In 2015, the California Legislature passed the Sustainable Groundwater Management Act (SGMA), which tasked local agencies authorities with managing their groundwater resources in a sustainable manner. Approximately 70 square miles of the western portion of Calaveras County overlies the Eastern San Joaquin Subbasin (see map), which has been critically overdrafted since 1980 according to the California Department of Water Resources. Due this designation of “critical overdraft” CCWD must work with other public agencies in sub-basin to develop planning and regulatory mechanisms to address the overdraft conditions. SGMA required that formation of a Groundwater Sustainability Agency (GSA) within Calaveras to act as local governance focused on addressing these issues over a 50 year planning horizon.
Sustainable Groundwater Management Act Overview
CCWD Water Resources Manager, Peter Martin, Discusses CCWD's Role in SGMA
Eastside Groundwater Sustainability Agency
CCWD has partnered with Stanislaus County, Calaveras County and Rock Creek Water District to form a cooperative GSA that will cover the areas of the Eastern San Joaquin Subbasin within Calaveras and Stanislaus Counties, not within another GSA boundary (see map). The multi-agency, multi-county GSA is governed by a Memorandum of Understanding (MOU) which can be found here. This GSA will benefit all partners because it will allow for cost sharing, grant opportunities, regional groundwater sustainability, opportunities to leverage technical expertise and includes close cooperation between upstream and downstream agencies.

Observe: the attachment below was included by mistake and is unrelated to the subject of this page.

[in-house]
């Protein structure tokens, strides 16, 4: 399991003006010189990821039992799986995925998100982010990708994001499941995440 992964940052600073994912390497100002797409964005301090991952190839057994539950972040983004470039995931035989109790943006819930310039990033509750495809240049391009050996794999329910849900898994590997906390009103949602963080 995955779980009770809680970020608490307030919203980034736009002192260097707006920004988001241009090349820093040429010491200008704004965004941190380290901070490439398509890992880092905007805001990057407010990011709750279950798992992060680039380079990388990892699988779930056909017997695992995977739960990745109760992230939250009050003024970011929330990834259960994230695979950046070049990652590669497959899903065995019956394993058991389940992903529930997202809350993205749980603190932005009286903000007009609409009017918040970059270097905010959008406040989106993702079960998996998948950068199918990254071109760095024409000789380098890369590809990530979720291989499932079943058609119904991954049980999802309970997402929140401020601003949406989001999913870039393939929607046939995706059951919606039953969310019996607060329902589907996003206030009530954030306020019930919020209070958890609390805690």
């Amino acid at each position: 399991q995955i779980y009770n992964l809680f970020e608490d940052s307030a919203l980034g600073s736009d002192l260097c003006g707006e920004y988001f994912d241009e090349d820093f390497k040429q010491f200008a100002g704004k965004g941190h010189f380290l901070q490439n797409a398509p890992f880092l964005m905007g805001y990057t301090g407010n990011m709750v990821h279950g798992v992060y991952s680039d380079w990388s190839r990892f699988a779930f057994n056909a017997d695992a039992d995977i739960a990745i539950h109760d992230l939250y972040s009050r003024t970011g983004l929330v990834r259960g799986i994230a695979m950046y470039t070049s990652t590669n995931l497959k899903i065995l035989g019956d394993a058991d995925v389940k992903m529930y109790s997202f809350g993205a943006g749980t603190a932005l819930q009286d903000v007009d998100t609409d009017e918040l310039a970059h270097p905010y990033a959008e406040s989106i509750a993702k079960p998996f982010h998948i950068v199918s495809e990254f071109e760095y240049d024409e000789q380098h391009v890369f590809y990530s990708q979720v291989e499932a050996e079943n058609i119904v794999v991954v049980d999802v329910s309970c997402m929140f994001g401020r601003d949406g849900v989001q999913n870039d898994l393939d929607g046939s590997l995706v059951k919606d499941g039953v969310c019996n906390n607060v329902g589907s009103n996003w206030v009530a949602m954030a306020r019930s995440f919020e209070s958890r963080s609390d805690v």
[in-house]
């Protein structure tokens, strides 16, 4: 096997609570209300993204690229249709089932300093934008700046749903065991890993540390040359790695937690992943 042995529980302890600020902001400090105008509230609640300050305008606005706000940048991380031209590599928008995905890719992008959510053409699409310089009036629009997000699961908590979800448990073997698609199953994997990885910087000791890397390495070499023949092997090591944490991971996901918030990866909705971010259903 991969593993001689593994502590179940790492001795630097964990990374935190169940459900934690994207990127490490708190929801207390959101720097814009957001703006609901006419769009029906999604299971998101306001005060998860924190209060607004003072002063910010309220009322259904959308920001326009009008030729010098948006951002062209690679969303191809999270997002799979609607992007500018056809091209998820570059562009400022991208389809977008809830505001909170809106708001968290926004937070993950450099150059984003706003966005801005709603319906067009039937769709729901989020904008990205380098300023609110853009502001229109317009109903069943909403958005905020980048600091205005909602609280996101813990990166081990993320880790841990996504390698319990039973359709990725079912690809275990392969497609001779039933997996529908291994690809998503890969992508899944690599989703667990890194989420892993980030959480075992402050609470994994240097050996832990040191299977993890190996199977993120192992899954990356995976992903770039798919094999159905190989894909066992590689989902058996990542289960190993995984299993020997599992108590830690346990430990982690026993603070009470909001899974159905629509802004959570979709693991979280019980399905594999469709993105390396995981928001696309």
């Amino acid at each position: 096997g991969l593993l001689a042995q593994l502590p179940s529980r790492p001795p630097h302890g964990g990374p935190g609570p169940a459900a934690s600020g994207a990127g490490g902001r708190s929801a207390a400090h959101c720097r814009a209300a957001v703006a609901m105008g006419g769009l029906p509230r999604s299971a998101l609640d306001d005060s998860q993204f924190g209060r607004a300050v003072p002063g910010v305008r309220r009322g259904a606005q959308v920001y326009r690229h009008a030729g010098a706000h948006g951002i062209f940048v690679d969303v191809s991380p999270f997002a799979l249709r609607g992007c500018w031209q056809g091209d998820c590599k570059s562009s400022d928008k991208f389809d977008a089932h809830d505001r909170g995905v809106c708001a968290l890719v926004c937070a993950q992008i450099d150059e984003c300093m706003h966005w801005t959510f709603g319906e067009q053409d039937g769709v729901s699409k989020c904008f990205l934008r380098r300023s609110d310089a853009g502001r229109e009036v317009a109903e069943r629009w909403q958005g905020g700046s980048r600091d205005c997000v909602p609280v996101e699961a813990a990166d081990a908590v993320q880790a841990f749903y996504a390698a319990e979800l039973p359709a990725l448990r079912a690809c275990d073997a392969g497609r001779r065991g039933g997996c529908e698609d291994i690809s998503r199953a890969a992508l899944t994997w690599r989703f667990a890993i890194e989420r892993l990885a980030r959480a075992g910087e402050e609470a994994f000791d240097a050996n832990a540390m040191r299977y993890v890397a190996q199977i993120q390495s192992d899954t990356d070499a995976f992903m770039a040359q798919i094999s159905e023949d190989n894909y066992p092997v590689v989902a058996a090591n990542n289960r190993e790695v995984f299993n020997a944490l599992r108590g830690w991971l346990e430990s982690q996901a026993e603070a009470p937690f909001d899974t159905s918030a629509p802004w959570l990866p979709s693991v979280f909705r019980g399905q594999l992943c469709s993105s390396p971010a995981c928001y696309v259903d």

Eastern San Joaquin Groundwater Authority
The Eastern San Joaquin Groundwater Authority was established as a public entity with the mission of the Authority providing dynamic, cost-effective, flexible and collegial organization to insure initial and ongoing SGMA compliance within the Basin. Its purpose is to:
- Provide coordination among its 17 Groundwater Sustainability Agency members
- Carry out SGMA purposes in a cooperative manner
- Develop, adopt and implement a legally sufficient Groundwater Sustainability Plan that covers portions of the subbasin within the jurisdictional boundaries
- Satisfy SGMA’s requirements for coordination among the Groundwater Sustainability Agencies
The work to complete the GSP and meet SGMA compliance will be the responsibility the Eastern San Joaquin Groundwater Authority and their Board, and we encourage you to visit the website here to get the latest information. We also encourage interested members of the public to stay involved by subscribing to the mailing list here.
What is a Groundwater Sustainability Plan?
SGMA requires GSAs with critically over-drafted basins or subbasins to develop Groundwater Sustainability Plans for submittal to the California Department of Water Resources by January 1, 2020. The GSP will serve as blueprint for the community’s coordinated vision of future land and water use to preserve groundwater quantity and quality throughout the entire basin. It will include four main components.
* Undesirable results include significant and unreasonable lowering of groundwater levels, reduction of groundwater storage, seawater intrusion, degraded water quality, land subsidence and depletions of interconnected surface water.
Source: ESJ Groundwater Authority http://esjgroundwater.org/